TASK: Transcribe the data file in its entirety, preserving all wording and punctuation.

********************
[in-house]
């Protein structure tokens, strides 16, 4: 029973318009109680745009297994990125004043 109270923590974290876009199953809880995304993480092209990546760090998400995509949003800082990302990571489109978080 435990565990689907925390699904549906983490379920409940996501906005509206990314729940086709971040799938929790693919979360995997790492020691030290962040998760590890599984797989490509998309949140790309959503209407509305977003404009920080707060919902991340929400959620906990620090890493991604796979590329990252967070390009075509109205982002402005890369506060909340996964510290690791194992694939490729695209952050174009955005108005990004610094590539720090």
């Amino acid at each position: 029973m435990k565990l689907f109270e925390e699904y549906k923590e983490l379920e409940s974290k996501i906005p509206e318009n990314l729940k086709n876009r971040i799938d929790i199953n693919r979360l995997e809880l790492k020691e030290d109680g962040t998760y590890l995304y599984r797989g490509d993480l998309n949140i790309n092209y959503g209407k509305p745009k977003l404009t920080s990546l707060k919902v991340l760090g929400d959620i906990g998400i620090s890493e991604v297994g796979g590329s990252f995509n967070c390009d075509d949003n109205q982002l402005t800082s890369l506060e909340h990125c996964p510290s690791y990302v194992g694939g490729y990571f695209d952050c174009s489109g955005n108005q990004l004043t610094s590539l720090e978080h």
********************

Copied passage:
[in-house]
């Protein structure tokens, strides 16, 4: 029973318009109680745009297994990125004043 109270923590974290876009199953809880995304993480092209990546760090998400995509949003800082990302990571489109978080 435990565990689907925390699904549906983490379920409940996501906005509206990314729940086709971040799938929790693919979360995997790492020691030290962040998760590890599984797989490509998309949140790309959503209407509305977003404009920080707060919902991340929400959620906990620090890493991604796979590329990252967070390009075509109205982002402005890369506060909340996964510290690791194992694939490729695209952050174009955005108005990004610094590539720090």
């Amino acid at each position: 029973m435990k565990l689907f109270e925390e699904y549906k923590e983490l379920e409940s974290k996501i906005p509206e318009n990314l729940k086709n876009r971040i799938d929790i199953n693919r979360l995997e809880l790492k020691e030290d109680g962040t998760y590890l995304y599984r797989g490509d993480l998309n949140i790309n092209y959503g209407k509305p745009k977003l404009t920080s990546l707060k919902v991340l760090g929400d959620i906990g998400i620090s890493e991604v297994g796979g590329s990252f995509n967070c390009d075509d949003n109205q982002l402005t800082s890369l506060e909340h990125c996964p510290s690791y990302v194992g694939g490729y990571f695209d952050c174009s489109g955005n108005q990004l004043t610094s590539l720090e978080h």